UB is a public, comprehensive, research university. This means that our faculty members are engaged in teaching, or dissemination of knowledge, and research, or advancement of knowledge. I believe that our undergraduates benefit from the fact that the faculty bring this scholarship and expertise into the classroom and into the course content that is taught. Because of our comprehensive nature, there exists a broad array of degree programs and courses for students to choose from. This benefits undergraduates in two ways. First, it is not uncommon for entering freshmen to change their major. At UB, it is possible for students to find suitable alternatives that will meet their educational and career objectives without having to leave the institution. At a smaller institution, these options are much more limited. Second, students will have elective courses to select as part of their program and general education requirements. At UB, there is a wide range of courses to choose from, taught by scholars within that discipline. Obviously, at a smaller institution such as Binghamton, the choices are more limited. Finally, as a comprehensive public institution offering high-quality programs, we are an exceptional value because of our state-subsidized tuition.

You were intimately involved in undergraduate education for nearly 10 years as associate dean for student services in the School of Engineering and Applied Sciences. How has the approach to undergraduate education at UB changed in the past decade?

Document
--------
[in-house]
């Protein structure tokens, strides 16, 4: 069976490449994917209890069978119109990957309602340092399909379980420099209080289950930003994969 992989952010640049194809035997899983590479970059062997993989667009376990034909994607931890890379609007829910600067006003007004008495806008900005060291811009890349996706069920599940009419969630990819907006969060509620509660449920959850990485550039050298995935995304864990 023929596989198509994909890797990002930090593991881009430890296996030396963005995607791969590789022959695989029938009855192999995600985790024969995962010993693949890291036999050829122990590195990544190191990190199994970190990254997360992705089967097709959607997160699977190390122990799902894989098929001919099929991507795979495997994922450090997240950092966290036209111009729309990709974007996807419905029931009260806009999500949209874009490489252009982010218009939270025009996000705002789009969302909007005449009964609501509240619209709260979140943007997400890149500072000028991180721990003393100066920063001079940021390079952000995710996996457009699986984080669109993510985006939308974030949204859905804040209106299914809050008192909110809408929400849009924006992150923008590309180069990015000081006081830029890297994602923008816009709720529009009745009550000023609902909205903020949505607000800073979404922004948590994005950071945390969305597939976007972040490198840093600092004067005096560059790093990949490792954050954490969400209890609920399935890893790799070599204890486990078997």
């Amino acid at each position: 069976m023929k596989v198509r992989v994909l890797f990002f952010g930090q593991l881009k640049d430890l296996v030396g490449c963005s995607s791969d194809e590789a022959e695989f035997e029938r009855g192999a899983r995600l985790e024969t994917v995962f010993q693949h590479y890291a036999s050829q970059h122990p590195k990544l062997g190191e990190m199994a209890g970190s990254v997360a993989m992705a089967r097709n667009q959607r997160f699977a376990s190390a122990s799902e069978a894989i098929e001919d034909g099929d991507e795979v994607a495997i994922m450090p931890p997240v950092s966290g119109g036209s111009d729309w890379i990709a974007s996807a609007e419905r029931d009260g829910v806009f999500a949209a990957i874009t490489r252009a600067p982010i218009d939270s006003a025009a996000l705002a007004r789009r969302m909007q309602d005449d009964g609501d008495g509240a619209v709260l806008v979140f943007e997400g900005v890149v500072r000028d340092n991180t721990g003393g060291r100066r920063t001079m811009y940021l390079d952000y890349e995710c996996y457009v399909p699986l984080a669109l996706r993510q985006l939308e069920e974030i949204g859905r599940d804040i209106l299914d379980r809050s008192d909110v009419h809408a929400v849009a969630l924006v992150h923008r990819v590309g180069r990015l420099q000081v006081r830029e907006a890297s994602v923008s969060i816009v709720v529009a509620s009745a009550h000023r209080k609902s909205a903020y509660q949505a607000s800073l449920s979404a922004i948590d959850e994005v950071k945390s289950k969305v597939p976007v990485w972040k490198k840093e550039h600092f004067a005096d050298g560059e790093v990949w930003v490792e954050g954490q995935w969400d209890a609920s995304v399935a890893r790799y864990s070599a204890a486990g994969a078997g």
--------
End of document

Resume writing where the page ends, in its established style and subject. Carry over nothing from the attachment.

Technology has had a major impact on undergraduate education. The delivery of instruction, classroom demonstrations, access to information and communication between students and faculty have dramatically changed. Technology also has enabled academic units to collect information with regard to the academic performance of students during the semester. This has provided an opportunity for academic advising units to intervene or provide support to students that may be having difficulty, while there is still an opportunity to affect outcomes. I believe that there has been a shift in focus from what is being taught to what is being learned. Appropriately, we have become more holistically focused on the student and student outcomes.

What's the biggest difference between being a faculty member and an administrator?
As an administrator there is inherently a much greater time commitment related to administrative and managerial responsibilities. Your constituents entrust and expect you to do the right thing and to do things right. Although administration provides a demanding and novel set of challenges, I have found the experience to be very rewarding.

Do you still teach?
I am not teaching this particular semester, but I will certainly continue to teach in the future. Teaching is one of the major rewards of being a faculty member. Teaching and the interaction with students are the fun things that derive from working in a university.

What question do you wish I had asked, and how would you have answered it?
The question I would like to respond to is, What exciting project are you working on at present? Provost Tripathi recently asked Dennis Black, vice president for student affairs, and I to work together on a significant project to develop a vision for the undergraduate educational experience at UB. We have begun to articulate some guiding educational principles and will develop recommendations for achieving this vision by working with representatives across the university community. We are both very excited about being engaged on this important task.